Microsoft shifting to monthly patch update model for Windows 7 and 8.1

Microsoft has announced that it will be shifting to monthly rollup updates for Windows 7 and Windows 8 as of October 2016. The company also announced that this monthly patch model would apply to Windows Server 2008 R2, Windows Server 2012 and Windows Server 2012 R2 as well.

In simple terms, this change means that what would have been delivered as multiple individual patches before will now be rolled out once a month in a single package. According to Microsoft's explanation, this should reduce fragmentation brought about by the current model, through which different PCs could have different sets of updates installed.

The new model also has the added benefit of always only requiring one update to be downloaded. Microsoft explains:

The Monthly Rollup will be published to Windows Update (WU), WSUS, SCCM, and the Microsoft Update Catalog. Each month's rollup will supersede the previous month's rollup, so there will always be only one update required for your Windows PCs to get current. i.e. a Monthly Rollup in October 2016 will include all updates for October, while November 2016 will include October and November updates, and so on. Devices that have this rollup installed from Windows Update or WSUS will utilize express packages, keeping the monthly download size small.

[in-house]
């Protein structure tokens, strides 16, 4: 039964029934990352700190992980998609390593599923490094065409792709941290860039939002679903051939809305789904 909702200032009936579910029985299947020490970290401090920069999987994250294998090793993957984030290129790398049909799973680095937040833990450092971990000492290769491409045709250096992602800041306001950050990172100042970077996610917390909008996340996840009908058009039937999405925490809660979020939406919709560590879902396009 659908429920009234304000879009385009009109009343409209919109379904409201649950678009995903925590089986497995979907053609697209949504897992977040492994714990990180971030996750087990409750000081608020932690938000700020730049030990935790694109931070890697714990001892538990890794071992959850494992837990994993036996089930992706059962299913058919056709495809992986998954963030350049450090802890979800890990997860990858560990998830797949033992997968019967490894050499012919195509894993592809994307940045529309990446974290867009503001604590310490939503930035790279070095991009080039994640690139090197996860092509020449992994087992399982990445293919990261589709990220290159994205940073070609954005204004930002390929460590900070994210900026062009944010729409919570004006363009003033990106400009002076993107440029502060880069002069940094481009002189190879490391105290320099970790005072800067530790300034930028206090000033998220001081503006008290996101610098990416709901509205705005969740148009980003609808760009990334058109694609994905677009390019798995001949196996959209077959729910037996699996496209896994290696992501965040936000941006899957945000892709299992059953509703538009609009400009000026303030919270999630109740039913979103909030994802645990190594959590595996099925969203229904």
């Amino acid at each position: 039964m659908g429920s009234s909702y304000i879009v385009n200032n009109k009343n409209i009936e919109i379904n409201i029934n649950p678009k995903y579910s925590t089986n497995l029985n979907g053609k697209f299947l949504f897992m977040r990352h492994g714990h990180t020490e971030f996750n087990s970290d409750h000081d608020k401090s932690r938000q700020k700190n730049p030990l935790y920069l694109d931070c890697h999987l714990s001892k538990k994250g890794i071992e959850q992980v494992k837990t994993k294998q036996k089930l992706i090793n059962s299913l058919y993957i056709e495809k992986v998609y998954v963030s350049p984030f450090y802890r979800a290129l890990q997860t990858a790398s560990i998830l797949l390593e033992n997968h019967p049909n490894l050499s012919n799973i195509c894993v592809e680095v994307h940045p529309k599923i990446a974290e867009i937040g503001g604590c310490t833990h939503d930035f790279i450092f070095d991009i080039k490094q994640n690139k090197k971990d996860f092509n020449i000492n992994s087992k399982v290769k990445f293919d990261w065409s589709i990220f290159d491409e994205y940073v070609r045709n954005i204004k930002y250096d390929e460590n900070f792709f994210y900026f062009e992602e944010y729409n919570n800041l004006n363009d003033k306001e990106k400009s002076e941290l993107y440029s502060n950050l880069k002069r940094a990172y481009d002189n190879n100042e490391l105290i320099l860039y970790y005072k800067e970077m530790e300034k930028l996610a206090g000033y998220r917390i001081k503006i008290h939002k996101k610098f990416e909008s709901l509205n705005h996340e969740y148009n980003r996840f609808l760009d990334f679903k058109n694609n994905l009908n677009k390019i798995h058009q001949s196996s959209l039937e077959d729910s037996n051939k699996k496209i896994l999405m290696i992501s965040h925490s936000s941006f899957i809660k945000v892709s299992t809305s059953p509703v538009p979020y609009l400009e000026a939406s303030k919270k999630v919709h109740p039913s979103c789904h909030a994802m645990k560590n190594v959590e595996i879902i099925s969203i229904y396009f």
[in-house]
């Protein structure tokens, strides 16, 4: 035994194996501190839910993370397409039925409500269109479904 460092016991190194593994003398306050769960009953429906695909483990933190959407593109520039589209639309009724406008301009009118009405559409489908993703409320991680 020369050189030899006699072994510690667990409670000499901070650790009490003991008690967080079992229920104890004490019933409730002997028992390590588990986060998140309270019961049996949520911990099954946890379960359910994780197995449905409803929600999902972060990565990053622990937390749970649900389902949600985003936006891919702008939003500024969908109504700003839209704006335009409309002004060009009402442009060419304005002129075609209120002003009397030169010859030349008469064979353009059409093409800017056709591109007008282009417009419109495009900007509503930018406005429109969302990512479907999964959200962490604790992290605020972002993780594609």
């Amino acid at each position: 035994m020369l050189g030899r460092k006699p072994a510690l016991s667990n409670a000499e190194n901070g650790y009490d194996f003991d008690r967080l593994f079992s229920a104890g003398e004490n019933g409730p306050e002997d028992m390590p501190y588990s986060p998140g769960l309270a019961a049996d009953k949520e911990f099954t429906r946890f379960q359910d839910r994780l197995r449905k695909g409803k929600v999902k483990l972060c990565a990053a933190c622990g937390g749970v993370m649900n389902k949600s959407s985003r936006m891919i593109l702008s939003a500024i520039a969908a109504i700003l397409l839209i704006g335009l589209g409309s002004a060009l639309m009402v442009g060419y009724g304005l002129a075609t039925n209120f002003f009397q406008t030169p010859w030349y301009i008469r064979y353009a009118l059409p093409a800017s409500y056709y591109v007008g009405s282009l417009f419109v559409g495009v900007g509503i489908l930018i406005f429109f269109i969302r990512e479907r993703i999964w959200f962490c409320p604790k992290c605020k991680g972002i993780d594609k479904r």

Microsoft also notes that its goal is for the updates to become eventually "fully cumulative," containing all of the patches shipped "since the last baseline." That process will take place over the course of the next year. In a broader sense, this could be seen as direct a move by Microsoft to push those organizations still on an older OS towards upgrading by removing the unique ability to cherry-pick updates.

Lastly, Microsoft says that it will also push a monthly "Security-only" update that will only contain security patches for that month. This will be released separately from Windows Update via WSUS, SCCM, and the Microsoft Update Catalog.

Dan Thorp-Lancaster

Dan Thorp-Lancaster is the former Editor-in-Chief of Windows Central. He began working with Windows Central, Android Central, and iMore as a news writer in 2014 and is obsessed with tech of all sorts. You can follow Dan on Twitter @DthorpL and Instagram @heyitsdtl